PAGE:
When we entered we had no idea what we were supposed to do, who the trainer was, or if we were to “sign in” to some degree. We fumbled about with our coats and tried to get ourselves settled while desperately trying to hold Dakota back from playing with his 4 new furry friends. Finally, perhaps sensing our struggle, a woman told us to hurry up, find a spot and have him sit down. Dakota was so excited he spit up a little bit. Stay classy, buddy.
Due to space constrictions and the small class size, we wound up right beside Dakota’s new best Berner friend. Great.
Finally the training begun. We were starting with something simple – Sit. Easy enough, right? Not for Dakota, not today – and shockingly, NOT because of the distraction of the dogs. What we quickly realized is that the trainer standing before us assumed that we had taught Dakota all the basic commands using the same hand gestures and techniques as she uses. Spoiler alert: we taught him COMPLETELY DIFFERENT WAYS TO DO EVERY SINGLE COMMAND.
So by now the alarm is going off in my head: Abort mission. There will not end well. Escape while you can. Go, go, go!
But damnit I paid for these classes and god help me if we’re not going to stick this thing out.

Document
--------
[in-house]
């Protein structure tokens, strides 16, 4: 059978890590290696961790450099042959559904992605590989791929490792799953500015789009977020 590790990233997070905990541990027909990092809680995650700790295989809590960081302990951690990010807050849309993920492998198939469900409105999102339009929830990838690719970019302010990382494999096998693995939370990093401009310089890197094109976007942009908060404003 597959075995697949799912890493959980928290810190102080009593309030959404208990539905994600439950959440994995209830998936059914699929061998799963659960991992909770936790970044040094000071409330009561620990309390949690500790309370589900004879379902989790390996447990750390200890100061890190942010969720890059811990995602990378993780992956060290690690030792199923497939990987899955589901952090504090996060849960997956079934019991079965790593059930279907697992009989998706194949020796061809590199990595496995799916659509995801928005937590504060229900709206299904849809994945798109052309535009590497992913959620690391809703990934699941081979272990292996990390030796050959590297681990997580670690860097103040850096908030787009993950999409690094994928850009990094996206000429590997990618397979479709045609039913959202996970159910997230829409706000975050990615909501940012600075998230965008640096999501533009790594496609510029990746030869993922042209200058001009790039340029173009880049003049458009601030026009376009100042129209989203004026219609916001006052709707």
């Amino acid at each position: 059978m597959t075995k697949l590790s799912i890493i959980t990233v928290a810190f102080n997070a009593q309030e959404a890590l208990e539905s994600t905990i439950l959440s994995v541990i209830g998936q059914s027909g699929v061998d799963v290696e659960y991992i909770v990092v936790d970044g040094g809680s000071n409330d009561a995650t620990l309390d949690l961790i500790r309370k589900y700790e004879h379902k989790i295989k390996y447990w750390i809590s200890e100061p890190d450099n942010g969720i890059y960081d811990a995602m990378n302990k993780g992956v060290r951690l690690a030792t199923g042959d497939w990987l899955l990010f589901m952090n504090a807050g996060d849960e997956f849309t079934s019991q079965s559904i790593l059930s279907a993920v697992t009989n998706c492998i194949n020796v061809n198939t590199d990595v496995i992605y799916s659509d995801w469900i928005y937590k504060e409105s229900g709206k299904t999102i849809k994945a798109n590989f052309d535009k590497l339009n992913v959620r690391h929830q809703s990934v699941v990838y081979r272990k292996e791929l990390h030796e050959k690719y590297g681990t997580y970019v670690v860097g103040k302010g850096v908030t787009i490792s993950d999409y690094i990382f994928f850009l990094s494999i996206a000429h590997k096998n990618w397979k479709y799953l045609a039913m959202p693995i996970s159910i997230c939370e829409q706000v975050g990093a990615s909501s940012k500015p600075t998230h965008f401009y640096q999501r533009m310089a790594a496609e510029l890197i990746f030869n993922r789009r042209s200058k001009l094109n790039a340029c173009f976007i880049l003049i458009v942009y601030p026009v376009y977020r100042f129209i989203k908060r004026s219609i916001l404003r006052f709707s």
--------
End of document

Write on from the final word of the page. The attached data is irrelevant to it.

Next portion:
So now I’m on high alert. Not only do I have to focus on my pup, I have to watch the trainers every move because I have to learn all these hand gestures, too. And I gotta tell ya, when you’re not used to vertically moving your left hand in front of your pup to make him sit, and then horizontally waving it to make him stay, and then going from ceiling to floor with your right hand to make him lay down, and waving your right hand towards you to make him come – and standing on his leash when you want people to approach him, and oh good god the list just goes on. Every single command gesture was new to both me, and poor Dakota, who I swear was trying his darn best to impress that younger Berner!
Eventually we moved on from these “simple” commands to a “simple” walk in a circle. I felt better about this one; hell, I walk Dakota every day, and he’s a gem! And perhaps the lesson would have been marginally better if the floor we were walking in a circle on wasn’t seemingly a freshly waxed bowling lane – seriously woman WHAT IS ON THIS FLOOR?! I had zero traction. Zero. Mind you, I was wearing Steve Madden boots that are definitely more fashionable than functional but STILL, come ON. I could’ve skated on that thing.